Colonial America Dbq

740 Words 3 Pages
From the colonial period through the early Republic, Americans shared a desire for liberty and equality, two dreams complexly linked together, requiring attentiveness from all citizens to maintain a balance, which proved to be a delicate task, regardless of the time-period.
Colonial Period
English colonization in the Americas during the colonial period, 1492-1750, made up of two distinct groups, those in search of religious freedom and persecution, and those interested in new land and fortunes. Liberty for early colonials meant freedom from their jobless and landless mother country of England. In fact, many viewed America in the early seventeenth century as a land of opportunity; so much in fact, Europeans were willing to risk the tumultuous
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During the mid-eighteenth century, royal authorities tightened their control of colonists who desired higher degrees of self-government with minimal royal control. John Locke argued for natural rights; an individual’s basic rights for life, liberty and happiness, arguing also that when rulers fail to protect these rights, the people were at liberty to overthrow the government. Naturally, the increased attempt to control the colonist along with the growing desire for natural rights increased resistance among colonists, leading into the revolution.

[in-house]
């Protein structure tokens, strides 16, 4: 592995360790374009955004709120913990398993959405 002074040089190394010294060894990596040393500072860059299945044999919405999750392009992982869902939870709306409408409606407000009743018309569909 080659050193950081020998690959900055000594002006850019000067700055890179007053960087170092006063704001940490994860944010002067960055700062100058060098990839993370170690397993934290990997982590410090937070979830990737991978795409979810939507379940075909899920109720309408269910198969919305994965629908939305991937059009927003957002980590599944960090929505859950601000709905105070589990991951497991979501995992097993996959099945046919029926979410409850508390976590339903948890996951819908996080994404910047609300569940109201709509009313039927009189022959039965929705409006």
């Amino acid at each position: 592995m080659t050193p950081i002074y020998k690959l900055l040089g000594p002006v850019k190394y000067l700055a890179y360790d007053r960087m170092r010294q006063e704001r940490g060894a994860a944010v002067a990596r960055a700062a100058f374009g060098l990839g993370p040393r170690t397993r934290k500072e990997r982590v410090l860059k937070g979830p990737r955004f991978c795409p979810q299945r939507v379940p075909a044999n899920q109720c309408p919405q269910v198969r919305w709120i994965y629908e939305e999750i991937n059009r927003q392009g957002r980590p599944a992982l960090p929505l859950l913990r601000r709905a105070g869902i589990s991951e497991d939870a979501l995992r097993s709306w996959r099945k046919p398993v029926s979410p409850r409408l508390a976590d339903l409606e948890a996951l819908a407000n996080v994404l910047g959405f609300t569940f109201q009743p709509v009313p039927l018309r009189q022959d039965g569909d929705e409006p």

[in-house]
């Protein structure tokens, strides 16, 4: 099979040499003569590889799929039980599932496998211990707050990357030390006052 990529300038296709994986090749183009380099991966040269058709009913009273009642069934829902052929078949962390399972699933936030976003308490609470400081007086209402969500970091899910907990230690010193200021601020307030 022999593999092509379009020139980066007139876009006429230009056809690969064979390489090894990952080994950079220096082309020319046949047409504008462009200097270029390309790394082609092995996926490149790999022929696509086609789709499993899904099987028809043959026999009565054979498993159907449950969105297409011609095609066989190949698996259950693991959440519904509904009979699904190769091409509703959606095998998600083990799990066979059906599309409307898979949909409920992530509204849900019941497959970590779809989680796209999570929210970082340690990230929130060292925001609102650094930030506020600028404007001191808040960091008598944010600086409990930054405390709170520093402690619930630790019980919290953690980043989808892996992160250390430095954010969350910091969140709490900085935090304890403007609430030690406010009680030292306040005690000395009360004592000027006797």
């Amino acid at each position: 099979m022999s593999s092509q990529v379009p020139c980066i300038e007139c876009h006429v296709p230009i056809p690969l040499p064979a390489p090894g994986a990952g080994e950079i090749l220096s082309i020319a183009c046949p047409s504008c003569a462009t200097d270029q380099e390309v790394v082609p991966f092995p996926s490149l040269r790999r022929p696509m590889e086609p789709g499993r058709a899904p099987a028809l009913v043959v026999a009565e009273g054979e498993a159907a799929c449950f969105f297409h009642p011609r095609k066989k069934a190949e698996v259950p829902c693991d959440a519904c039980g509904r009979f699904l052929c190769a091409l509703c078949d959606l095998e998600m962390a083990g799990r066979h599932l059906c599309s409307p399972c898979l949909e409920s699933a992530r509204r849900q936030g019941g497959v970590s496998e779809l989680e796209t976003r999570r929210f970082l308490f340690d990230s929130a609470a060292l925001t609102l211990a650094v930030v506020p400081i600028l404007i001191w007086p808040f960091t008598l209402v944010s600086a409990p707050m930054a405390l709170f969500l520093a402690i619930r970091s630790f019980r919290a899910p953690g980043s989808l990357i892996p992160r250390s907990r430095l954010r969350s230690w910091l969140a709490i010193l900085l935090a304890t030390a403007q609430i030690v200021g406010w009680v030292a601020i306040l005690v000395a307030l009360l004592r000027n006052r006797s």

The Revolutionary Era By the middle of the eighteenth century, colonists supported the war for independence, deciding the only way to achieve liberty was to protect and separate themselves from British control. Balancing the delicate line between liberty and equality in the new American republic meant Revolutionary leaders must protect the rights of individuals and states.
Redefining liberty is impossible without also defining and demanding equality. Prior to the French and Indian War, the colonists had no problem with British rule, however, the heavy debts incurred from the wars cause British rule to seek monetary relief by taxing
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The Declaration of Independence in 1776 announced the independence of the thirteen British colonies from British rule, becoming instead newly independent sovereign states. The Declaration of Independence states that all men are created equal, and are endowed by their Creator with certain unalienable rights, that among these are Life, Liberty and the pursuit of Happiness. This passage represents the view of Americans during the early Republic on liberty and equally, and represents the standard of liberty the United States was striving

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